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Motor Tort case in Maryland involving my son.

Columbia, MD |

My son who was 14 at the time of the accident (He is 17 now) took a moped without concent and hit a pedestrian crossing the street. My son states the pedestrian walked out in front of him and there was no cross walk, which I verified. There were no charges filed a no police report even filed. Well needless to say almost 3 years later me and my son are beig sued for 110k. I was already in the middle of a Chapter 7 which this lawsuit is listed on, but I am worried about my son still being liable if we lose the case. Can he still be sued even though it's included on my Chapter 7??

Attorney Answers 3


  1. Your son would need to do the same or face liability.

    Licensed in PA & NJ. 29% Contingency Fee. Phone: 215-510-6755 www.InjuryLawyerPhiladelphia.com


  2. Contact an attorney because I believe, at least the last time I looked, that a moped does not qualify as a motor vehicle in Maryland. This would complicate things as your motor vehicle insurance would not be available to cover the accident. The lack of charges and/or a police report is immaterial - doesn't matter. Given all that, you would have some exposure personally if you owned the moped to the extent you have assets that might cover the costs of the damages. But if this claim is listed on your Chapter 7, then that plays a role as to whether or not the claim can be included.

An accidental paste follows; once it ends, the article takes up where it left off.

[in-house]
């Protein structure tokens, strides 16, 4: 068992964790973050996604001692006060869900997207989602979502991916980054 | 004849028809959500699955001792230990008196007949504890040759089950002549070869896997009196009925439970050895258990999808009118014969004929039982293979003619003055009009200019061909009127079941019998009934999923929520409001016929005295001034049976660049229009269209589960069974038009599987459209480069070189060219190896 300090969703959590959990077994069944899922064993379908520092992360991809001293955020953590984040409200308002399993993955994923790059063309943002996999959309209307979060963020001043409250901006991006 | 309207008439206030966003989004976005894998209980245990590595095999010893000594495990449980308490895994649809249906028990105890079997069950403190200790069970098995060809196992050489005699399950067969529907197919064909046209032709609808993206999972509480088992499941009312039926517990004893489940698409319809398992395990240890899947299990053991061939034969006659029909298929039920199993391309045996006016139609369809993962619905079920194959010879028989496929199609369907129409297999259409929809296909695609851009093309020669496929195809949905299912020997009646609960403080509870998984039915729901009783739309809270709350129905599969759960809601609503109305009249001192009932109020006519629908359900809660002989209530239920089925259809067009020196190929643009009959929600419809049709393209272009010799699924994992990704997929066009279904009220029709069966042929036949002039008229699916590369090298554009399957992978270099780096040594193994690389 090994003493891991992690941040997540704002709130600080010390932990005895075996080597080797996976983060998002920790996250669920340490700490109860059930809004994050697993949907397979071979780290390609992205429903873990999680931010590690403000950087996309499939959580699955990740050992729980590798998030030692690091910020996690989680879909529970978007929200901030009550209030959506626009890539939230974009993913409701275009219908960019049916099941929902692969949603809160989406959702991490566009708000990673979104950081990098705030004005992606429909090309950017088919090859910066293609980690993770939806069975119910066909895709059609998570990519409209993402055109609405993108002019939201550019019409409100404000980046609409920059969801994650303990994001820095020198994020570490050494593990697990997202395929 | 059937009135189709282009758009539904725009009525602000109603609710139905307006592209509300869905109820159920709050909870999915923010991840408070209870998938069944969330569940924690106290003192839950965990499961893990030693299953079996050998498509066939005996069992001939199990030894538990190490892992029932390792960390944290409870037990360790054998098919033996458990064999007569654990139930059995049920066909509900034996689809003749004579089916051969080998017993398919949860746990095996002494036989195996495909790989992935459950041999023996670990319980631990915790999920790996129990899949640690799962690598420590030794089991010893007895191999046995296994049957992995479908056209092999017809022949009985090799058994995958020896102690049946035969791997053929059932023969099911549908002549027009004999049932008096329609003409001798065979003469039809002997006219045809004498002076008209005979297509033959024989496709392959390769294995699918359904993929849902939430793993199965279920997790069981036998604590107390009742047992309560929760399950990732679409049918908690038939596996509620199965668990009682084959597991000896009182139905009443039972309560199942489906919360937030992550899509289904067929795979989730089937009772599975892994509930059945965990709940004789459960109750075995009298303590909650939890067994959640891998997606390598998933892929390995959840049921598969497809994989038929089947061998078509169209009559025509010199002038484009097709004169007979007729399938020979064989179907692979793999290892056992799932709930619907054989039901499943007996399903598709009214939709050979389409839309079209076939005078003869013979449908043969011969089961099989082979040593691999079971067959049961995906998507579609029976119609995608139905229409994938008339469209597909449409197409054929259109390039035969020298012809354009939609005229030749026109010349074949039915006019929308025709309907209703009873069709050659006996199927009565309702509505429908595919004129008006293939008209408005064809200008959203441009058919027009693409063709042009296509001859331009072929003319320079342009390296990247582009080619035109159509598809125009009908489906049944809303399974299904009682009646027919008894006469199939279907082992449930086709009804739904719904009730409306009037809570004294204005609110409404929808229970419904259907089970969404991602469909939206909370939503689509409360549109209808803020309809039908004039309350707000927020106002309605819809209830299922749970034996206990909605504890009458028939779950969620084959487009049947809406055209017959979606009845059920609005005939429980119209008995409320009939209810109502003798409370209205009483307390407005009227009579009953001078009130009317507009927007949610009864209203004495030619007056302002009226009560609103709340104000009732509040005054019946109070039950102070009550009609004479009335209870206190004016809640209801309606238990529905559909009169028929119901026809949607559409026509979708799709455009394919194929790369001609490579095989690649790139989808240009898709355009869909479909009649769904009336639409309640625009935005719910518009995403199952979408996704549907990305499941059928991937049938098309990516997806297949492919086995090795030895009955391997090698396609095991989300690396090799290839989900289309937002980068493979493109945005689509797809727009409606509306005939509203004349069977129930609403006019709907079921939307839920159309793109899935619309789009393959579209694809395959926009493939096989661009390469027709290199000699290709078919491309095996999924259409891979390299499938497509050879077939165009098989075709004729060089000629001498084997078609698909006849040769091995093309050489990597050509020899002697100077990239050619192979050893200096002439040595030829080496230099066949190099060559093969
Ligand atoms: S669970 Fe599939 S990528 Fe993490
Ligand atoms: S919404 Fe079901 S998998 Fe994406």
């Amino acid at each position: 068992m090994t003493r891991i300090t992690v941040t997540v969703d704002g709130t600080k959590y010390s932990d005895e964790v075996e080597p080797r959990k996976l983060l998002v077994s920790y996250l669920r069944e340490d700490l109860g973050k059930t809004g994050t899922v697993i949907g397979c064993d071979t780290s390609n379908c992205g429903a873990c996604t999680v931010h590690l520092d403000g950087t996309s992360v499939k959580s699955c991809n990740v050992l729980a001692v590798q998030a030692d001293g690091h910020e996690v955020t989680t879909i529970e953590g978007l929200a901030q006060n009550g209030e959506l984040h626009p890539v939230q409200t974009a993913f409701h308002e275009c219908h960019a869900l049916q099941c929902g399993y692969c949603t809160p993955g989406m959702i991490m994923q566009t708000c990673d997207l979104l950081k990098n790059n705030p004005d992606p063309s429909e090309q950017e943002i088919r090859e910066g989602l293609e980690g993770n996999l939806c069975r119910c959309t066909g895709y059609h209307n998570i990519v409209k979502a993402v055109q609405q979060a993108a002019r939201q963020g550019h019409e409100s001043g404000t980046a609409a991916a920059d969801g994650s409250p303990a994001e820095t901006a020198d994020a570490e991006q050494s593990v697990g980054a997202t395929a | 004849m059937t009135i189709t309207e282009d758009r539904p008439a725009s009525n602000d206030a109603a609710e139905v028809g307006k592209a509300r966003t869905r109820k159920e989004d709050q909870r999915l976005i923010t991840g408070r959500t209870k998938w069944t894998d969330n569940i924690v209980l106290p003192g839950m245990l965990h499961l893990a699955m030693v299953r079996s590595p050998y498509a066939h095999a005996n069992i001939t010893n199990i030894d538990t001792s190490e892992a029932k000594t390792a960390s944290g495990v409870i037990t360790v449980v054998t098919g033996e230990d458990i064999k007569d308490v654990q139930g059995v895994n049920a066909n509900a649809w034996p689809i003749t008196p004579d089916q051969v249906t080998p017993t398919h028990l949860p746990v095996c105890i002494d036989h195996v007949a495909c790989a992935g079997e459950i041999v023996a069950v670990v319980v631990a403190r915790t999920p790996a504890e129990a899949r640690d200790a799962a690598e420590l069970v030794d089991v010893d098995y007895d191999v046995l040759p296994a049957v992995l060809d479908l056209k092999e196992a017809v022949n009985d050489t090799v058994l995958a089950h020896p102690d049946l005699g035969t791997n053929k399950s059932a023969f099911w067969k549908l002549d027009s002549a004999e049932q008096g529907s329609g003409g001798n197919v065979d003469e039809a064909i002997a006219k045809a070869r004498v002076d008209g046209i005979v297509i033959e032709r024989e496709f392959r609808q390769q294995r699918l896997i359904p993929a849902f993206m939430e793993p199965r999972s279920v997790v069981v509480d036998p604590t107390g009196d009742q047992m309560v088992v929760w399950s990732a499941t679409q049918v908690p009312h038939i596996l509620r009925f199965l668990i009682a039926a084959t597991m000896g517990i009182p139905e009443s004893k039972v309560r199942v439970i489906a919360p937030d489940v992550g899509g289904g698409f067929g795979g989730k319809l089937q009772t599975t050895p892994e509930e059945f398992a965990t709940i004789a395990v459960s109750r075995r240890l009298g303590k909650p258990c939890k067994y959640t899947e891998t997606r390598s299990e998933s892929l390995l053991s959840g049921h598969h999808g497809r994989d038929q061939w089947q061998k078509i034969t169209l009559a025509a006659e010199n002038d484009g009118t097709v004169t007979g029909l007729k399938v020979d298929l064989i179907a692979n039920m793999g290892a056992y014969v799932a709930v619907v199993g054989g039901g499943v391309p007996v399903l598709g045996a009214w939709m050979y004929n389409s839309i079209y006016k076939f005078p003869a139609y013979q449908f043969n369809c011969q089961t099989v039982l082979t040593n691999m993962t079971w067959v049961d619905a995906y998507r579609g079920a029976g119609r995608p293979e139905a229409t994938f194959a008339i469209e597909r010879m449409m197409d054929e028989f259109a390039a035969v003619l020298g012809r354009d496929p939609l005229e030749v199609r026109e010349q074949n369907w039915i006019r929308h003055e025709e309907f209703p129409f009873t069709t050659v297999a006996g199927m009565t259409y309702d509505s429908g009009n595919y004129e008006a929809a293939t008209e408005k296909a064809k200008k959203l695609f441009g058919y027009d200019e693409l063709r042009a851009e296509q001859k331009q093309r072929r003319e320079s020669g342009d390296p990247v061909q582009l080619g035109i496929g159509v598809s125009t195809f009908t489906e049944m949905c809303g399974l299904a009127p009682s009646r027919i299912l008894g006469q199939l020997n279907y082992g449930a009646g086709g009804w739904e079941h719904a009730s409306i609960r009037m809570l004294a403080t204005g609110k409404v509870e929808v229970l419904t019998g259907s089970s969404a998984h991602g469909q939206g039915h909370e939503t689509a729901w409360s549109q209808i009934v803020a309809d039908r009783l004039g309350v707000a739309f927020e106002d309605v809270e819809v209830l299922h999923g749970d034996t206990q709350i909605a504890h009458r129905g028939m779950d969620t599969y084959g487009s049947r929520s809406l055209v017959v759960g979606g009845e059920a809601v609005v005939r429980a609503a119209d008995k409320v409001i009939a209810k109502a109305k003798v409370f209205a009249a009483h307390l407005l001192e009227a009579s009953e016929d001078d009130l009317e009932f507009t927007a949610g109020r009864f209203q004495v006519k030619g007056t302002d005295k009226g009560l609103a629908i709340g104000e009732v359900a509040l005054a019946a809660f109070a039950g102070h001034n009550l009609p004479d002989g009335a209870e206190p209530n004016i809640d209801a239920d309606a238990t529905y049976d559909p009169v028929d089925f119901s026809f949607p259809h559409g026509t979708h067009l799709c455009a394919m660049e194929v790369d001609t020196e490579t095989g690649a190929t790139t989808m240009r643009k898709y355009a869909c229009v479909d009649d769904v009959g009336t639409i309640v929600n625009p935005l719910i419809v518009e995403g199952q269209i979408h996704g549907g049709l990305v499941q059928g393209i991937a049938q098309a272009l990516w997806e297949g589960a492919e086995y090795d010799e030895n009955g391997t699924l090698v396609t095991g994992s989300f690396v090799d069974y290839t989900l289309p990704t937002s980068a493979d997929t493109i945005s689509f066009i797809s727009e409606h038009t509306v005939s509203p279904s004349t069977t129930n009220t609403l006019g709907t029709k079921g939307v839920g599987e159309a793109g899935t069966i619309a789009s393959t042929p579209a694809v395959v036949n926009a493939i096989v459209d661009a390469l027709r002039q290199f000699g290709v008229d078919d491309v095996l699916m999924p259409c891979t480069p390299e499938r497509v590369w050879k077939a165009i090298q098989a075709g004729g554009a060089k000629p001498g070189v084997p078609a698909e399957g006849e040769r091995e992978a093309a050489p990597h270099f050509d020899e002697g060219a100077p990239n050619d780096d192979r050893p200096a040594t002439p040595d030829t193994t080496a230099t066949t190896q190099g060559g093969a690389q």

3. If you are being sued, the bankruptcy should have imposed an automatic stay on all suit proceedings against you (not your son). You should discuss the situation with your bankruptcy attorney.

    Did you have homeowners or renters insurance at the time of this incident? If you did, I suggest you report this claim to them and demand that they defend your son and you.

    Legal Disclaimer:

    If this information has been helpful, please indicate below.

    Mr. Lundeen is licensed to practice law in Florida and Vermont. The response herein is not legal advice and does not create an attorney/client relationship. The response is in the form of legal education and is intended to provide general information about the matter within the question. Oftentimes the question does not include significant and important facts and timelines that, if known, could significantly change the reply and make it unsuitable. Mr. Lundeen strongly advises the questioner to confer with an attorney in your state in order to ensure proper advice is received.

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